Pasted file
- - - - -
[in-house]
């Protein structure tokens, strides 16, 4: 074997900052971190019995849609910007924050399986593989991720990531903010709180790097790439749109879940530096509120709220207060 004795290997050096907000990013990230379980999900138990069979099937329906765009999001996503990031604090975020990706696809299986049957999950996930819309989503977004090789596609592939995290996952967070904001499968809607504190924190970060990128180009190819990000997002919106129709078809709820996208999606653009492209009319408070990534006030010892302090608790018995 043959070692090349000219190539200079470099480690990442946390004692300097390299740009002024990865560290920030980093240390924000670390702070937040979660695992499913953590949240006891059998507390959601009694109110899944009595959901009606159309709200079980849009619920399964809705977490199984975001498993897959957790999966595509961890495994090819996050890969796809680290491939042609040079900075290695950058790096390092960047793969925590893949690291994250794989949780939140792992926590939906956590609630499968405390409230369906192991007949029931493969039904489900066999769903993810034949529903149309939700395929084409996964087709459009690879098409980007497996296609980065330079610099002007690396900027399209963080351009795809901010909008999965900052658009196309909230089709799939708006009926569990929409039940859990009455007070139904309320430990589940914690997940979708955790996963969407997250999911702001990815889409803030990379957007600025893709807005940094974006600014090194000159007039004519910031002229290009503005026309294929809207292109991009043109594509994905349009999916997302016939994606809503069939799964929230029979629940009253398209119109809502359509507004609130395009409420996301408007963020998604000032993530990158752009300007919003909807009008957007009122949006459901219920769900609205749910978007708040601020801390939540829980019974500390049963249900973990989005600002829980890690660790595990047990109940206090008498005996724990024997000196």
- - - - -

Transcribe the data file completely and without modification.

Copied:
[in-house]
């Protein structure tokens, strides 16, 4: 074997900052971190019995849609910007924050399986593989991720990531903010709180790097790439749109879940530096509120709220207060 004795290997050096907000990013990230379980999900138990069979099937329906765009999001996503990031604090975020990706696809299986049957999950996930819309989503977004090789596609592939995290996952967070904001499968809607504190924190970060990128180009190819990000997002919106129709078809709820996208999606653009492209009319408070990534006030010892302090608790018995 043959070692090349000219190539200079470099480690990442946390004692300097390299740009002024990865560290920030980093240390924000670390702070937040979660695992499913953590949240006891059998507390959601009694109110899944009595959901009606159309709200079980849009619920399964809705977490199984975001498993897959957790999966595509961890495994090819996050890969796809680290491939042609040079900075290695950058790096390092960047793969925590893949690291994250794989949780939140792992926590939906956590609630499968405390409230369906192991007949029931493969039904489900066999769903993810034949529903149309939700395929084409996964087709459009690879098409980007497996296609980065330079610099002007690396900027399209963080351009795809901010909008999965900052658009196309909230089709799939708006009926569990929409039940859990009455007070139904309320430990589940914690997940979708955790996963969407997250999911702001990815889409803030990379957007600025893709807005940094974006600014090194000159007039004519910031002229290009503005026309294929809207292109991009043109594509994905349009999916997302016939994606809503069939799964929230029979629940009253398209119109809502359509507004609130395009409420996301408007963020998604000032993530990158752009300007919003909807009008957007009122949006459901219920769900609205749910978007708040601020801390939540829980019974500390049963249900973990989005600002829980890690660790595990047990109940206090008498005996724990024997000196």